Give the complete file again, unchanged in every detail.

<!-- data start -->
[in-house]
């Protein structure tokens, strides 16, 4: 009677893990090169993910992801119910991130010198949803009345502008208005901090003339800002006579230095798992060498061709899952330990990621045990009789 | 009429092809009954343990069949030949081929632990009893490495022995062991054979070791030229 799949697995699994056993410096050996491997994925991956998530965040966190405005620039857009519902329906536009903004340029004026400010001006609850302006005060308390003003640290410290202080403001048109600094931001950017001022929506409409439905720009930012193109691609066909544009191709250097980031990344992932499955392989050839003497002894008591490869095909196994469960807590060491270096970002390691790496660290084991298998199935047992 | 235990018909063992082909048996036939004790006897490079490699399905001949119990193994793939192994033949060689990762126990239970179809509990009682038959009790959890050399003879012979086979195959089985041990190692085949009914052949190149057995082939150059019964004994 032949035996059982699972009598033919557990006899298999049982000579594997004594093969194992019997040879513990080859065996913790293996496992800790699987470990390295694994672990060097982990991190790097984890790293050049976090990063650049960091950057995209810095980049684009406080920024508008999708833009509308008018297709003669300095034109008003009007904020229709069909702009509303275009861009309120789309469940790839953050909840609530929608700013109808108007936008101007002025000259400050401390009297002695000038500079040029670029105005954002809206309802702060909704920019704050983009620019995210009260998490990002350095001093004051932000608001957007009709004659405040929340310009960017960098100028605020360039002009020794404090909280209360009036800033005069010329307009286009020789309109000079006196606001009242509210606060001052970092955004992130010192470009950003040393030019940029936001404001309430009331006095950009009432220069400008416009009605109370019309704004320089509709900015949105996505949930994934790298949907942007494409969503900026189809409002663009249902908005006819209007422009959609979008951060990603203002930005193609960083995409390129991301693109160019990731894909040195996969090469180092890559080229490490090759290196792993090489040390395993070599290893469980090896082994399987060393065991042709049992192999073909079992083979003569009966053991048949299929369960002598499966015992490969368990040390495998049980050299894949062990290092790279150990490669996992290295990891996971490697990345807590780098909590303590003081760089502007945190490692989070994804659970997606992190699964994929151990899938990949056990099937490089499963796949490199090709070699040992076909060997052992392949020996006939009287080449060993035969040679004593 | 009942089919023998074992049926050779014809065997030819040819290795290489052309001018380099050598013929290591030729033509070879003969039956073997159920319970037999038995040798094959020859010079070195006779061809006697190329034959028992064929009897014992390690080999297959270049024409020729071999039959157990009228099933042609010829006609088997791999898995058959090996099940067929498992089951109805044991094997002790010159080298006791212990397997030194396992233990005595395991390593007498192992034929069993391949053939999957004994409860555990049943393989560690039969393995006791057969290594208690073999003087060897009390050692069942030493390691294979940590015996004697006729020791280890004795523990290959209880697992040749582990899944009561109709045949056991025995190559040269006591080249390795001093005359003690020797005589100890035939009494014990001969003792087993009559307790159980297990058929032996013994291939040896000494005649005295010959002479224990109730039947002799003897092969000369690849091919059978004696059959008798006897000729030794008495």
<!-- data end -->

[in-house]
């Protein structure tokens, strides 16, 4: 009677893990090169993910992801119910991130010198949803009345502008208005901090003339800002006579230095798992060498061709899952330990990621045990009789 | 009429092809009954343990069949030949081929632990009893490495022995062991054979070791030229 799949697995699994056993410096050996491997994925991956998530965040966190405005620039857009519902329906536009903004340029004026400010001006609850302006005060308390003003640290410290202080403001048109600094931001950017001022929506409409439905720009930012193109691609066909544009191709250097980031990344992932499955392989050839003497002894008591490869095909196994469960807590060491270096970002390691790496660290084991298998199935047992 | 235990018909063992082909048996036939004790006897490079490699399905001949119990193994793939192994033949060689990762126990239970179809509990009682038959009790959890050399003879012979086979195959089985041990190692085949009914052949190149057995082939150059019964004994 032949035996059982699972009598033919557990006899298999049982000579594997004594093969194992019997040879513990080859065996913790293996496992800790699987470990390295694994672990060097982990991190790097984890790293050049976090990063650049960091950057995209810095980049684009406080920024508008999708833009509308008018297709003669300095034109008003009007904020229709069909702009509303275009861009309120789309469940790839953050909840609530929608700013109808108007936008101007002025000259400050401390009297002695000038500079040029670029105005954002809206309802702060909704920019704050983009620019995210009260998490990002350095001093004051932000608001957007009709004659405040929340310009960017960098100028605020360039002009020794404090909280209360009036800033005069010329307009286009020789309109000079006196606001009242509210606060001052970092955004992130010192470009950003040393030019940029936001404001309430009331006095950009009432220069400008416009009605109370019309704004320089509709900015949105996505949930994934790298949907942007494409969503900026189809409002663009249902908005006819209007422009959609979008951060990603203002930005193609960083995409390129991301693109160019990731894909040195996969090469180092890559080229490490090759290196792993090489040390395993070599290893469980090896082994399987060393065991042709049992192999073909079992083979003569009966053991048949299929369960002598499966015992490969368990040390495998049980050299894949062990290092790279150990490669996992290295990891996971490697990345807590780098909590303590003081760089502007945190490692989070994804659970997606992190699964994929151990899938990949056990099937490089499963796949490199090709070699040992076909060997052992392949020996006939009287080449060993035969040679004593 | 009942089919023998074992049926050779014809065997030819040819290795290489052309001018380099050598013929290591030729033509070879003969039956073997159920319970037999038995040798094959020859010079070195006779061809006697190329034959028992064929009897014992390690080999297959270049024409020729071999039959157990009228099933042609010829006609088997791999898995058959090996099940067929498992089951109805044991094997002790010159080298006791212990397997030194396992233990005595395991390593007498192992034929069993391949053939999957004994409860555990049943393989560690039969393995006791057969290594208690073999003087060897009390050692069942030493390691294979940590015996004697006729020791280890004795523990290959209880697992040749582990899944009561109709045949056991025995190559040269006591080249390795001093005359003690020797005589100890035939009494014990001969003792087993009559307790159980297990058929032996013994291939040896000494005649005295010959002479224990109730039947002799003897092969000369690849091919059978004696059959008798006897000729030794008495």